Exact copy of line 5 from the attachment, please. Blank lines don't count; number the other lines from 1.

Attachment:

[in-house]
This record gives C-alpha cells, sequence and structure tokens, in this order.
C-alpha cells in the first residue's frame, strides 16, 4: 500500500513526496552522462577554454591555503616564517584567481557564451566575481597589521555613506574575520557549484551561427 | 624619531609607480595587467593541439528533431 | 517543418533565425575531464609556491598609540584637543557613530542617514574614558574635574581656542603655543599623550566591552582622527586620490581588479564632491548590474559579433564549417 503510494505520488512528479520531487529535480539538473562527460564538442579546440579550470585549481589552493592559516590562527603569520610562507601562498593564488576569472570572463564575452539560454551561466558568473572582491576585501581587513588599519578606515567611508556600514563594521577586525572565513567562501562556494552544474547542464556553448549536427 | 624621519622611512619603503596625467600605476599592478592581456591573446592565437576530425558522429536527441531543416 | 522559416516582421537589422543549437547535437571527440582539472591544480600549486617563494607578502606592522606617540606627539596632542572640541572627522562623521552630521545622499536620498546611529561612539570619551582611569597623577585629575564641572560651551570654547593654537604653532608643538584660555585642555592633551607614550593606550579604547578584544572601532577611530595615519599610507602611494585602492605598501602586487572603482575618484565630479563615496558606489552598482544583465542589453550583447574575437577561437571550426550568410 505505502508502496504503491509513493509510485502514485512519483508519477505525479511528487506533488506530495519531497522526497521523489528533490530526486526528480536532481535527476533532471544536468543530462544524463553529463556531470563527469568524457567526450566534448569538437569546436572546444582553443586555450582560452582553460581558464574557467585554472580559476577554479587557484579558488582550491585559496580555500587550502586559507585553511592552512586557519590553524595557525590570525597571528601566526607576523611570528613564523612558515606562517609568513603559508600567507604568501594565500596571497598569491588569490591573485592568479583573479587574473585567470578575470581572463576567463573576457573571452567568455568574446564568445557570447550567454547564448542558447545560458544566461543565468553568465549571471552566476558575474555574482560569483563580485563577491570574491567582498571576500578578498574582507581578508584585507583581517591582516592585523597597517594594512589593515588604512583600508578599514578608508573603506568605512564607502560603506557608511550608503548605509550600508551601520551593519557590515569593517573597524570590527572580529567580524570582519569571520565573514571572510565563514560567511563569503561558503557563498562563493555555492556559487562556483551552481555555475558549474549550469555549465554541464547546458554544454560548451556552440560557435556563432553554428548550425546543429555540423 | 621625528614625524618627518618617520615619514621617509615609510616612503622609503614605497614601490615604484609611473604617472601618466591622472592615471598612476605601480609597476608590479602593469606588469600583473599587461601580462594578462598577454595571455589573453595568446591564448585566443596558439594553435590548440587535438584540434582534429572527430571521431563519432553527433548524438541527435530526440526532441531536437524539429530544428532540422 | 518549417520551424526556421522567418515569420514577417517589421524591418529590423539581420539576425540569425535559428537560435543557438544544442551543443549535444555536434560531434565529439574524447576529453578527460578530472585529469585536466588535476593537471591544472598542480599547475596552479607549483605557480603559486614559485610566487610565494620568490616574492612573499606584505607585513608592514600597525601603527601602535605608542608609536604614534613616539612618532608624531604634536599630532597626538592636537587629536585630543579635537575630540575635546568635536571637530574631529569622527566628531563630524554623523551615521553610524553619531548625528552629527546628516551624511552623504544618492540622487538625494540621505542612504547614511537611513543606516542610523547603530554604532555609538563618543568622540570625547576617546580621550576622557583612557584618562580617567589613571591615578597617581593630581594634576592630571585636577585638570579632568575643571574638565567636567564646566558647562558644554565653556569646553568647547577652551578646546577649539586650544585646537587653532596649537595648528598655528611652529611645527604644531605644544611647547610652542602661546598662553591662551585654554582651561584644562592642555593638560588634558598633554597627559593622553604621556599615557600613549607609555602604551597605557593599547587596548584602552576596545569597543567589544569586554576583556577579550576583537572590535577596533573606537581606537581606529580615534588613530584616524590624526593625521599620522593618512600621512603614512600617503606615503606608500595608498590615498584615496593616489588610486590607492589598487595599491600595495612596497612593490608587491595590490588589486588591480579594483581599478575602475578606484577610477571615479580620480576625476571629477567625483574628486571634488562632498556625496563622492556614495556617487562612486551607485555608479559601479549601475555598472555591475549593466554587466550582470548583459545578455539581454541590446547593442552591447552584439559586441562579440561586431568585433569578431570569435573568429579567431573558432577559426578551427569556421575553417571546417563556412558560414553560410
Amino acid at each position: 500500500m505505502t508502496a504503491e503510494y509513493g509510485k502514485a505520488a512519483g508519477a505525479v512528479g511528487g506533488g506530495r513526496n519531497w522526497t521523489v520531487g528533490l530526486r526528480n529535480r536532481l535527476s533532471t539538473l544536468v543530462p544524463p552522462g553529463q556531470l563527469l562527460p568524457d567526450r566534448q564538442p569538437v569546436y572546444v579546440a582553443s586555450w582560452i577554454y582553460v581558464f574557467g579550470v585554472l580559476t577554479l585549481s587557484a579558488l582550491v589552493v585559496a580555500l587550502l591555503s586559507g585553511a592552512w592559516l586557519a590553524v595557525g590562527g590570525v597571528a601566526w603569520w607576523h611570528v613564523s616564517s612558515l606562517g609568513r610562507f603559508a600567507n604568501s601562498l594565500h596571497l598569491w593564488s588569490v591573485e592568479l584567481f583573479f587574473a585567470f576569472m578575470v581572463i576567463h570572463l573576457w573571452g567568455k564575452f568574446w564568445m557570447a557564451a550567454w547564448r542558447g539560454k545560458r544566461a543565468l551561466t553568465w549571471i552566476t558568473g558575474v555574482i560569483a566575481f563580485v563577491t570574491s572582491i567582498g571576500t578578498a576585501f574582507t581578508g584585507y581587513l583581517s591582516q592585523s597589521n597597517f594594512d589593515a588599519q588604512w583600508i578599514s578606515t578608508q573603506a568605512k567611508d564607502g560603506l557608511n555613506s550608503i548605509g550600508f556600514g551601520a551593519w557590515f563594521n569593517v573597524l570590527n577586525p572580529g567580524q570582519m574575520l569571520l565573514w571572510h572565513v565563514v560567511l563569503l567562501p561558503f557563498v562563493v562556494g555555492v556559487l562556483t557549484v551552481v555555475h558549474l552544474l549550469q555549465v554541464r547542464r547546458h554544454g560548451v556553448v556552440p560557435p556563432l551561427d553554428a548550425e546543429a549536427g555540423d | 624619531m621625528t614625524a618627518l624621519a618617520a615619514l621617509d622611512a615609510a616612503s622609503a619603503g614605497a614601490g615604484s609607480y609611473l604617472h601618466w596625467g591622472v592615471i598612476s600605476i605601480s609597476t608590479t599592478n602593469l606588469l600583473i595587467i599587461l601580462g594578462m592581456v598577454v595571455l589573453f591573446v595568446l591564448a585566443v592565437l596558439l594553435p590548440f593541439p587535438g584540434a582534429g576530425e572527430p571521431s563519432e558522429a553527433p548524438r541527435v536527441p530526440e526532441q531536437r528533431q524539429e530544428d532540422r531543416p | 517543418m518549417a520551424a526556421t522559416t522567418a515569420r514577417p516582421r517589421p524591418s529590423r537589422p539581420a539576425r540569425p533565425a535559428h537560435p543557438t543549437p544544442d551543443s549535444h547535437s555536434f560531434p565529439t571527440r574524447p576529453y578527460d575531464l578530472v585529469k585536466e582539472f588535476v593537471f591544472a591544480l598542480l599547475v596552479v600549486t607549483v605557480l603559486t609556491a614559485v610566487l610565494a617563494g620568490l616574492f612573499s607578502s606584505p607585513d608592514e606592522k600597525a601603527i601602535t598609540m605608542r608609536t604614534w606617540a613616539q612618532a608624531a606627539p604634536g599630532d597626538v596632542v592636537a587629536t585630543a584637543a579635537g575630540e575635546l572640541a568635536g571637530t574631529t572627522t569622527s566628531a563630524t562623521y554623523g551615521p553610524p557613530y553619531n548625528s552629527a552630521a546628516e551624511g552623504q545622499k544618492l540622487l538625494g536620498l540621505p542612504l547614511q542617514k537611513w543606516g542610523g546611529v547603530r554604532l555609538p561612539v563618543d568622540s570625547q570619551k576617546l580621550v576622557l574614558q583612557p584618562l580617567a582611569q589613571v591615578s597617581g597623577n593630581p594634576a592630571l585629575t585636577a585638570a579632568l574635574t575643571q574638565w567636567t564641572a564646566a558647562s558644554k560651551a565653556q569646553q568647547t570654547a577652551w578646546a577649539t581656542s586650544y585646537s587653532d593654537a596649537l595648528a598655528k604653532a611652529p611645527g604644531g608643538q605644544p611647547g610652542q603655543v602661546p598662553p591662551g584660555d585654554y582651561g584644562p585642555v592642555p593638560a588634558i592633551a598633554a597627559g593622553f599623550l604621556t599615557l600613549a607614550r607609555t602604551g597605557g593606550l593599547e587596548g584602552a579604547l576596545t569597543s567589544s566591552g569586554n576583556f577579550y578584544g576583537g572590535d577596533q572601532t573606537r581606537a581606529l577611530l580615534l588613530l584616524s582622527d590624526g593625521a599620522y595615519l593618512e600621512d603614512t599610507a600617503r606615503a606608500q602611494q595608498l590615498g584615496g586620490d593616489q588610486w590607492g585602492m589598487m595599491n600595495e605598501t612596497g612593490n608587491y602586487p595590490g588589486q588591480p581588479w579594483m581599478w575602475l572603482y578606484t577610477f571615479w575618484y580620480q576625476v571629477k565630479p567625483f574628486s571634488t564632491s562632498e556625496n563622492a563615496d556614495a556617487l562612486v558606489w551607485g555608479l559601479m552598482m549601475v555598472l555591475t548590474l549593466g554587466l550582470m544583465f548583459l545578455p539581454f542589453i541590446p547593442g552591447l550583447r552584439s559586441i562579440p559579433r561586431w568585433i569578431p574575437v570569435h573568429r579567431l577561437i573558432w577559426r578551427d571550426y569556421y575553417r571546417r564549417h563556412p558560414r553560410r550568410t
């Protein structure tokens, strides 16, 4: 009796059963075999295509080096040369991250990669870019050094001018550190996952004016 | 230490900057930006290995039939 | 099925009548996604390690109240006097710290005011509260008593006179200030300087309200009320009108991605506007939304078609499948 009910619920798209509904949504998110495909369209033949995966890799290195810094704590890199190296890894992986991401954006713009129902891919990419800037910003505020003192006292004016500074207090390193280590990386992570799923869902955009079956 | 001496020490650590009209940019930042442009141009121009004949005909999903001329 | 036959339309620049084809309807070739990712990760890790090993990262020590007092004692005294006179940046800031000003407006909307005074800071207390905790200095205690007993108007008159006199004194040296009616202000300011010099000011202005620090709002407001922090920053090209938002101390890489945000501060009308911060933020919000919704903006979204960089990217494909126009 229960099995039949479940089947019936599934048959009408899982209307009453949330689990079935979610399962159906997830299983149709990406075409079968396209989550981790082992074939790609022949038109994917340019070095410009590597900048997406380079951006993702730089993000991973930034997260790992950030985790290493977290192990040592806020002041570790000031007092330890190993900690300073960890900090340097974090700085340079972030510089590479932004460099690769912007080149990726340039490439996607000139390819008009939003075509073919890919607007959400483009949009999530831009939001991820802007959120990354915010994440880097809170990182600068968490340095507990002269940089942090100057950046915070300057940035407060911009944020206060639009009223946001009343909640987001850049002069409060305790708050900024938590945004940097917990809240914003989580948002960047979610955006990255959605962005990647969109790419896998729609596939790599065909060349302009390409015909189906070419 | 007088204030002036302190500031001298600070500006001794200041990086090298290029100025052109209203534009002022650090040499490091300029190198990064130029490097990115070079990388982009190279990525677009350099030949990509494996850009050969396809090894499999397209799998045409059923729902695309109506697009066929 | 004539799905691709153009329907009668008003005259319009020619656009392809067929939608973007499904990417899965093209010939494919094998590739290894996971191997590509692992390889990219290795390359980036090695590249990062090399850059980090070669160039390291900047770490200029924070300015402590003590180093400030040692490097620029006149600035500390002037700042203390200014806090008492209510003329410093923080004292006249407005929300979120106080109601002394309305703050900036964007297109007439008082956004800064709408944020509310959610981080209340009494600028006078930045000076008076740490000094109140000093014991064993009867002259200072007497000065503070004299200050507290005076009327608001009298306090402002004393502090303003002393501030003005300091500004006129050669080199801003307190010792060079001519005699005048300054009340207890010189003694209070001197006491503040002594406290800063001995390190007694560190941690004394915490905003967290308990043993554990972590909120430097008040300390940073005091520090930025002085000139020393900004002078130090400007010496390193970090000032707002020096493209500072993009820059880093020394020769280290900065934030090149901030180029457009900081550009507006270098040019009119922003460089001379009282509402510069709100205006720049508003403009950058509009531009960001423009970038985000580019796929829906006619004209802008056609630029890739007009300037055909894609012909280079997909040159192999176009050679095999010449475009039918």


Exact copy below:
């Protein structure tokens, strides 16, 4: 009796059963075999295509080096040369991250990669870019050094001018550190996952004016 | 230490900057930006290995039939 | 099925009548996604390690109240006097710290005011509260008593006179200030300087309200009320009108991605506007939304078609499948 009910619920798209509904949504998110495909369209033949995966890799290195810094704590890199190296890894992986991401954006713009129902891919990419800037910003505020003192006292004016500074207090390193280590990386992570799923869902955009079956 | 001496020490650590009209940019930042442009141009121009004949005909999903001329 | 036959339309620049084809309807070739990712990760890790090993990262020590007092004692005294006179940046800031000003407006909307005074800071207390905790200095205690007993108007008159006199004194040296009616202000300011010099000011202005620090709002407001922090920053090209938002101390890489945000501060009308911060933020919000919704903006979204960089990217494909126009 229960099995039949479940089947019936599934048959009408899982209307009453949330689990079935979610399962159906997830299983149709990406075409079968396209989550981790082992074939790609022949038109994917340019070095410009590597900048997406380079951006993702730089993000991973930034997260790992950030985790290493977290192990040592806020002041570790000031007092330890190993900690300073960890900090340097974090700085340079972030510089590479932004460099690769912007080149990726340039490439996607000139390819008009939003075509073919890919607007959400483009949009999530831009939001991820802007959120990354915010994440880097809170990182600068968490340095507990002269940089942090100057950046915070300057940035407060911009944020206060639009009223946001009343909640987001850049002069409060305790708050900024938590945004940097917990809240914003989580948002960047979610955006990255959605962005990647969109790419896998729609596939790599065909060349302009390409015909189906070419 | 007088204030002036302190500031001298600070500006001794200041990086090298290029100025052109209203534009002022650090040499490091300029190198990064130029490097990115070079990388982009190279990525677009350099030949990509494996850009050969396809090894499999397209799998045409059923729902695309109506697009066929 | 004539799905691709153009329907009668008003005259319009020619656009392809067929939608973007499904990417899965093209010939494919094998590739290894996971191997590509692992390889990219290795390359980036090695590249990062090399850059980090070669160039390291900047770490200029924070300015402590003590180093400030040692490097620029006149600035500390002037700042203390200014806090008492209510003329410093923080004292006249407005929300979120106080109601002394309305703050900036964007297109007439008082956004800064709408944020509310959610981080209340009494600028006078930045000076008076740490000094109140000093014991064993009867002259200072007497000065503070004299200050507290005076009327608001009298306090402002004393502090303003002393501030003005300091500004006129050669080199801003307190010792060079001519005699005048300054009340207890010189003694209070001197006491503040002594406290800063001995390190007694560190941690004394915490905003967290308990043993554990972590909120430097008040300390940073005091520090930025002085000139020393900004002078130090400007010496390193970090000032707002020096493209500072993009820059880093020394020769280290900065934030090149901030180029457009900081550009507006270098040019009119922003460089001379009282509402510069709100205006720049508003403009950058509009531009960001423009970038985000580019796929829906006619004209802008056609630029890739007009300037055909894609012909280079997909040159192999176009050679095999010449475009039918």